Wildfire mitigation has three main components:

Thinning fuels or prescribing small fires to reduce wildfire intensity and decrease the likeli
crown fires. This activity tries to restore forests and landscapes to a healthier state, and re
natural fire cycle.

Creating fire breaks (roads or other non-vegetated areas) to reduce fire spread, and aid in
fighting activities.

Creating defensible space around homes in the urban-wildland interface.

WILDLAND FIREFIGHTERS
Fighting wildfires is a dangerous
job, which requires extensive trai
three main facets.

10 Standard Firefighting Orders


Fire Behavior
1. Keep informed on fire weather conditions and
forecasts.
2. Know what your fire is doing at all times.
3. Base all actions on current and expected
behavior of the fire.
Fireline Safety
4. Identify escape routes and safety zones and
make them known.
5. Post lookouts when there is possible danger.
6. Be alert. Keep calm. Think clearly. Act
decisively.
Organizational Control
7. Maintain prompt communications with your
forces, your supervisor and adjoining forces.
8. Give clear instructions and be sure they are
understood.
9. Maintain control of your forces at all times.
If 1-9 are considered, then...
10. Fight fire agressively, having provided for
safety first.

Fitness training to ensure fi


physical challenges of the

Fire fighting training to lea


and techniques to use at d
different situations.

Safety training in order to


the many hazards of wildfi
the risk associated with th

Eighteen Watch Out Situations


1. Fire not scouted and sized up.
2. In country not seen in daylight.

3. Safety zones and escape routes not id

4. Unfamiliar with weather and local fac


behavior.
5. Uninformed on strategy, tactics, and

6. Instructions and assignments not clea

7. No communication link with crew mem

8. Constructing line without safe anchor

9. Building fireline downhill with fire belo


10.Attempting frontal assault on fire.
11.Unburned fuel between you and fire.

12.Cannot see main fire; not in contact w

13.On a hillside where rolling material ca


14.Weather becoming hotter and drier.

15.Wind increases and/or changes direct

16.Getting frequent spot fires across line

17.Terrain and fuels make escape to safe


18.Taking a nap near fireline.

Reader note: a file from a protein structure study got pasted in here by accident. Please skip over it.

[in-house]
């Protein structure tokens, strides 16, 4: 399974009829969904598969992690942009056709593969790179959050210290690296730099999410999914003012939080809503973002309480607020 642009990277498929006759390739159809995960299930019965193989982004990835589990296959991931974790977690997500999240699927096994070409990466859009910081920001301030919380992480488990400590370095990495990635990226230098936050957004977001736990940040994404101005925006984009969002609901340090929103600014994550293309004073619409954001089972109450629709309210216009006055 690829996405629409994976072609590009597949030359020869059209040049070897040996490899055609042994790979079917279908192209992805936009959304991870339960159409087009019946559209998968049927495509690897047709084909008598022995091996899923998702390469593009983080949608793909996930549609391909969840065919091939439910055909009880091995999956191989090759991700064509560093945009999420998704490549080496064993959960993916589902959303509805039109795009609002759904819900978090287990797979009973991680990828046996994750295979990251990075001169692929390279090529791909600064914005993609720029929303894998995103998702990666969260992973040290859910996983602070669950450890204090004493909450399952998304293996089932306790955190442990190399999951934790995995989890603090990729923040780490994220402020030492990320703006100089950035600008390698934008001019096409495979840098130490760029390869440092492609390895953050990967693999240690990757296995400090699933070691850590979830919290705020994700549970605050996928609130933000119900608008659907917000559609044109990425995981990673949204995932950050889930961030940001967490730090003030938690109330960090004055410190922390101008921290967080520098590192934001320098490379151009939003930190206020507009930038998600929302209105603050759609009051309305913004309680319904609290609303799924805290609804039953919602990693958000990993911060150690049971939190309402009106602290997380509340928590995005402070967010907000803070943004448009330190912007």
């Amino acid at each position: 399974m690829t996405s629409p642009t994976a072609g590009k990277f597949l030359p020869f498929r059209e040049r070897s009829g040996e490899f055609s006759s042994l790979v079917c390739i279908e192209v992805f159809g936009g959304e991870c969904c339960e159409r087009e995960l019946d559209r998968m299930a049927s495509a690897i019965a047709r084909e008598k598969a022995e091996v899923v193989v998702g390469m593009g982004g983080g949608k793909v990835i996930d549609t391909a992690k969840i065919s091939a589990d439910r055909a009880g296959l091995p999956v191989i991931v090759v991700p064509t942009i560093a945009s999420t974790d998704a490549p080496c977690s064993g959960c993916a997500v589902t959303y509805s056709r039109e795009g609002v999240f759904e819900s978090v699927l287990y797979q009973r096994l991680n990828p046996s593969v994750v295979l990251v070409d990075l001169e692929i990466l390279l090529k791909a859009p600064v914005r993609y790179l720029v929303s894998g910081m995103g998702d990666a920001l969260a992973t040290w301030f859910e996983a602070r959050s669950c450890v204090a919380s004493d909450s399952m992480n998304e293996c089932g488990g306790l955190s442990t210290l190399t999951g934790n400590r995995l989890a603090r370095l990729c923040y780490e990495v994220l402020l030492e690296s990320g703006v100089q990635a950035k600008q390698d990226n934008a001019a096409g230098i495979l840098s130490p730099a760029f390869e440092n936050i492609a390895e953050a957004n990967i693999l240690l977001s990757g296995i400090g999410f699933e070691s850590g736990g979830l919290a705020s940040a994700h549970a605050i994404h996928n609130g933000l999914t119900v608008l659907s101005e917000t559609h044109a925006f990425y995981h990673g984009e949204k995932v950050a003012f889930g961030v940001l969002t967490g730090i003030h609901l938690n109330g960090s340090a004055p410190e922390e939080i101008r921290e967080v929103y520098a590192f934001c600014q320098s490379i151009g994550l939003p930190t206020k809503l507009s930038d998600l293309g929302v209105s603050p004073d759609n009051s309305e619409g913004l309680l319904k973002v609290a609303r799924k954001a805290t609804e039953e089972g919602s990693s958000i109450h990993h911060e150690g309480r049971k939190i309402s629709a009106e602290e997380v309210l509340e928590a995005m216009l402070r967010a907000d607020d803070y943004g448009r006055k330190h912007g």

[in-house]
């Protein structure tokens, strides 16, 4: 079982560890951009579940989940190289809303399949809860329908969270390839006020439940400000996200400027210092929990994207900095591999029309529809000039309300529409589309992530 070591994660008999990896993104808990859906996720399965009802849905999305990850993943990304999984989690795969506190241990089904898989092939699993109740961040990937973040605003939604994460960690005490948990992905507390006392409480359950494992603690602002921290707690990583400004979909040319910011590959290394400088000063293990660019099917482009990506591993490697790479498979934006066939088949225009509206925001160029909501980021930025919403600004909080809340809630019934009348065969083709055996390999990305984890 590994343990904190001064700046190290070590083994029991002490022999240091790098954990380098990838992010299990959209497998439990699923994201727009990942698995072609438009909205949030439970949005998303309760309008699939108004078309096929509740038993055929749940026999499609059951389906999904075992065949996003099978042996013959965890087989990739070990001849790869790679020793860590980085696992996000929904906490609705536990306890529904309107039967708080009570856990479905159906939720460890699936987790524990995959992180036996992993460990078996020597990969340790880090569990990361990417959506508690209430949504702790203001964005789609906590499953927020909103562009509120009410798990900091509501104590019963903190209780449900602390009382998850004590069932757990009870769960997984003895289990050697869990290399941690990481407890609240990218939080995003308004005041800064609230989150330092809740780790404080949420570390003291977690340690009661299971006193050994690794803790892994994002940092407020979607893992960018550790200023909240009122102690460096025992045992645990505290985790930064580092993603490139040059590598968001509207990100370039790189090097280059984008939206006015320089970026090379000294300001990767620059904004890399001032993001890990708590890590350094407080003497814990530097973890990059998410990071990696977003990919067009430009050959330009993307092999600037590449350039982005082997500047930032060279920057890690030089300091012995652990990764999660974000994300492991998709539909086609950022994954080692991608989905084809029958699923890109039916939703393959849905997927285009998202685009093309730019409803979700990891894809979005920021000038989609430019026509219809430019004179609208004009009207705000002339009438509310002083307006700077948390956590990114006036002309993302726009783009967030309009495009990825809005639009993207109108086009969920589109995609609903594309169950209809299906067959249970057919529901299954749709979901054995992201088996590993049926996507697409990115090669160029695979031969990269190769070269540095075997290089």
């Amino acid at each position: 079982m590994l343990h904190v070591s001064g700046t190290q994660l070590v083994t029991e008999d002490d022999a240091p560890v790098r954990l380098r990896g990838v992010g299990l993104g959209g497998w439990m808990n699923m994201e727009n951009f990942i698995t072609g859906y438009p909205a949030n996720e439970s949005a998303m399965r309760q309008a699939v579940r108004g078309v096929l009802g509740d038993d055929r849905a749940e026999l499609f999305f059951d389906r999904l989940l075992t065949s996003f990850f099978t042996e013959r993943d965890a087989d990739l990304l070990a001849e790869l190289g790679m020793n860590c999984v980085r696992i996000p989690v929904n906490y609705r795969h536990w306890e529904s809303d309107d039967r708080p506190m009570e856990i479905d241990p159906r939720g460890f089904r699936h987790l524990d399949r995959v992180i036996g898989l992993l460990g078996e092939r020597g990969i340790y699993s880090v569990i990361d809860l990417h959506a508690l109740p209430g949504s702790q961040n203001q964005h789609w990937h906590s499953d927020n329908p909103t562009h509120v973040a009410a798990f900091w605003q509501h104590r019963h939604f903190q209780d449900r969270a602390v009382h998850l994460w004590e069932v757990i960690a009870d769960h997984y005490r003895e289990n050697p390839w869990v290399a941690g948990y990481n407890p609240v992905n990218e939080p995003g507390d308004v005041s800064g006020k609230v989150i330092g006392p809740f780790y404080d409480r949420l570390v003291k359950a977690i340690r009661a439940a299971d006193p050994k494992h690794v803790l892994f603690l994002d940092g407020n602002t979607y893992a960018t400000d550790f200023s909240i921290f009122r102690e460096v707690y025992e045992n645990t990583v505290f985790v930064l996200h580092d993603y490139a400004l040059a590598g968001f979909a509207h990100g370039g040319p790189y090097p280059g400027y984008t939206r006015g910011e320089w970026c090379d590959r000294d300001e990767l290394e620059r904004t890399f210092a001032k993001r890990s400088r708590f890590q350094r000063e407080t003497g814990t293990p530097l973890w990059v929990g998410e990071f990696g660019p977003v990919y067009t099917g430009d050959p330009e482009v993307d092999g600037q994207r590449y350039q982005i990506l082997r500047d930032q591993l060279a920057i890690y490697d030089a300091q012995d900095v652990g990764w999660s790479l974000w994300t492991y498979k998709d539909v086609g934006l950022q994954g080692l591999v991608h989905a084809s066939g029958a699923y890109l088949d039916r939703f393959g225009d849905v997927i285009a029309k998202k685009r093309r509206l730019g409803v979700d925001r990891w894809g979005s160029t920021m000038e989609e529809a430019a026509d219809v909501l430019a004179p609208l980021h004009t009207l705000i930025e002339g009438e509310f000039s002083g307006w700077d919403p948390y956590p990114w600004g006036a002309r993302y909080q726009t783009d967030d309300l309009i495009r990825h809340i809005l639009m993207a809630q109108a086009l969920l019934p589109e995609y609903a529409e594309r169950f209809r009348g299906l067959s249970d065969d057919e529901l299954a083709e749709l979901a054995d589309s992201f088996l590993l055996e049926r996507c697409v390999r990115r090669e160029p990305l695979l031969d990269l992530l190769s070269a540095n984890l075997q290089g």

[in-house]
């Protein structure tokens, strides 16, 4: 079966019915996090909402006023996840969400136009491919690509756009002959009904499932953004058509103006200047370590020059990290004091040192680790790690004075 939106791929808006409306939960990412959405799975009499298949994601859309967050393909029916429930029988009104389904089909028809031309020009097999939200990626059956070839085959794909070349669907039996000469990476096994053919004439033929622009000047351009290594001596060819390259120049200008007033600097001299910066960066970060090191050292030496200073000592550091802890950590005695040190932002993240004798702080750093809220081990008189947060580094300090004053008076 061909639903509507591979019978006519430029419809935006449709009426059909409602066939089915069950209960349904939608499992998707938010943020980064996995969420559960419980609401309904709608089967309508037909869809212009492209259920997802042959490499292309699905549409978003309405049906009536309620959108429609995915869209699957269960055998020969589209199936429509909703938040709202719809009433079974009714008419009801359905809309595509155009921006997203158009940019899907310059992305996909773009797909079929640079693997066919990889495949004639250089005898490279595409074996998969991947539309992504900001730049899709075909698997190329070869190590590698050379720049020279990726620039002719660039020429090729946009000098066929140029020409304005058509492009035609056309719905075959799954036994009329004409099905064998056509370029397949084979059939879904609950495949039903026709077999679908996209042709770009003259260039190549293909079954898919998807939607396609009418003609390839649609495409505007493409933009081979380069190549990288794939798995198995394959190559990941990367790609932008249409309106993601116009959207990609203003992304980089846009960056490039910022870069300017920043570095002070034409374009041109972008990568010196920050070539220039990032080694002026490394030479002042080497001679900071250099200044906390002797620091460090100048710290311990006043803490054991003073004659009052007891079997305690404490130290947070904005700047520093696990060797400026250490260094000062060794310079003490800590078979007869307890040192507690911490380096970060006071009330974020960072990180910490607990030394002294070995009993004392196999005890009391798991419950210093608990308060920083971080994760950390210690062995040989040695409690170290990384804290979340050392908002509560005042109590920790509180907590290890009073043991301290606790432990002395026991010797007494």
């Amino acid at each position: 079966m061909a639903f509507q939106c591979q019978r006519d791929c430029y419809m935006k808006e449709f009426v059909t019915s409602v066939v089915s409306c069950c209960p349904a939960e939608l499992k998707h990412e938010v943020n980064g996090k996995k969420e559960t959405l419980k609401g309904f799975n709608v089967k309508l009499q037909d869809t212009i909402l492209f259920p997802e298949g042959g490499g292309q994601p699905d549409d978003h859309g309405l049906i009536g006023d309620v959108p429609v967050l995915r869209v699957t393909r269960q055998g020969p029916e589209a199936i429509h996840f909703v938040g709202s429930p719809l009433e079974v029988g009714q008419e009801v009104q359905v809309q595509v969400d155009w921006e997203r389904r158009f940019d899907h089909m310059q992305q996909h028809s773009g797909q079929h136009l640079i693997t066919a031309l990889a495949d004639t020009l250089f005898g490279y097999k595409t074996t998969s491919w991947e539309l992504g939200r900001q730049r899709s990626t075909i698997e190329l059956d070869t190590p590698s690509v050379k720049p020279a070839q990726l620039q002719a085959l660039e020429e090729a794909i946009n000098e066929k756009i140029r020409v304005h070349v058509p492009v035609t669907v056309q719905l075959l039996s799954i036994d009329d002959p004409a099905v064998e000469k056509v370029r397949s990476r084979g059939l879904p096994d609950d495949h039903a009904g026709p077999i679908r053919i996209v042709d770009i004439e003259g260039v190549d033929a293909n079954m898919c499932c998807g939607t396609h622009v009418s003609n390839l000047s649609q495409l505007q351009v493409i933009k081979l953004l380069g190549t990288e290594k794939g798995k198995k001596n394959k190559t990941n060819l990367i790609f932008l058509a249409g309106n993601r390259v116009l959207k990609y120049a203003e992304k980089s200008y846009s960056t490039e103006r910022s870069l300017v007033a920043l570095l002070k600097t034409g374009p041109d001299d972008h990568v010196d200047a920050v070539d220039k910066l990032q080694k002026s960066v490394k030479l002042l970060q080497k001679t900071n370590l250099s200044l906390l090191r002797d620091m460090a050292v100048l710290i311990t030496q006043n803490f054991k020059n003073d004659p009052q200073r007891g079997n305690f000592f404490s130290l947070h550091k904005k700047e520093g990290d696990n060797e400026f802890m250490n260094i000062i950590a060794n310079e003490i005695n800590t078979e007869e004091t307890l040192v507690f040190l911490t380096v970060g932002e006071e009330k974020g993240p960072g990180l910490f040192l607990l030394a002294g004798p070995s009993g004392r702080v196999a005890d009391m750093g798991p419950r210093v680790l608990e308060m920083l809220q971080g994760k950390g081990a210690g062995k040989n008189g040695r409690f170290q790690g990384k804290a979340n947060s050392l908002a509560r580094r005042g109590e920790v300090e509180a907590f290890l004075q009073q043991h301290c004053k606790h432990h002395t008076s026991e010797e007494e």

Case Studies

YARNELL HILL FIRE


A lightning storm ignited a wildfire on June 28, 2013 in a desert area northwest of Phoenix, AZ. A
fire grew nearby towns were evacuated and the Granite Mountain Hot Shots crew arrived to aid
suppression and protection of the nearby towns. On June 30, 2013, while retreating toward the t
Yarnell, 19 of the firefighters were overtaken by the flame front. They deployed their fire shelters
19 succumbed to the heat and flames. The accident was partly caused by outflow winds from a
thunderstorm to the northwest, which increased fire movement dramatically and created dange
conditions.
More detailed information and accounts from this tragedy can be explored HERE.

This image really stuck out for me because I used to be a pilot and this kind of flying
in a jet of that size is absolutely amazing. They are dropping flame retardant to halt
the fire when it gets to that point. This was actually at a fire location in Utah. They
use many different methods to fight wildfire. This actually doesnt really include
water. They mostly just clear out any flammable material in a the path of the
wildfire and put flame retardant down.

This image really illustrates the terrifying and apocalyptic feel to wildfires. Growing
up in California and now living in Utah I have definitely experienced the dread that
comes along with seeing something like this.
http://www.cbsnews.com/news/drought-adds-fuel-to-troubling-wildfire-season-incalifornia/
For some reason the video would not embed in the paper, but it talks about the
outlook for the fire seasons and it is scary. The drought in California right now is one
of the worst they have ever experienced, and with drought comes huge and
frequent wildfires. I expect there will be a massive amount of fires that will destroy
half of the state.
wildfire
What once so green, withered brown
Rays of invisible yellow sparked orange and gray
Bright red flooded the land

The time of black has begun.


Black, black, black.
But black was not all bad
It fertilized the soil.
For not so long, black turned green
Turned blue
Turned yellow
Turned red
Turn into colors you have yet to see.

I have said this before, but I love ending with poetry because it brings a whole
different meaning to a situation. This one also brings to light some stuff that we
studied and how wildfires can be a benefit to nature. I think I definitely agree that
they are a part of the natural cycle of the earth. What I think is bas though is that
we are using up all of the water in the mountains making the fires more prevalent
and dangerous.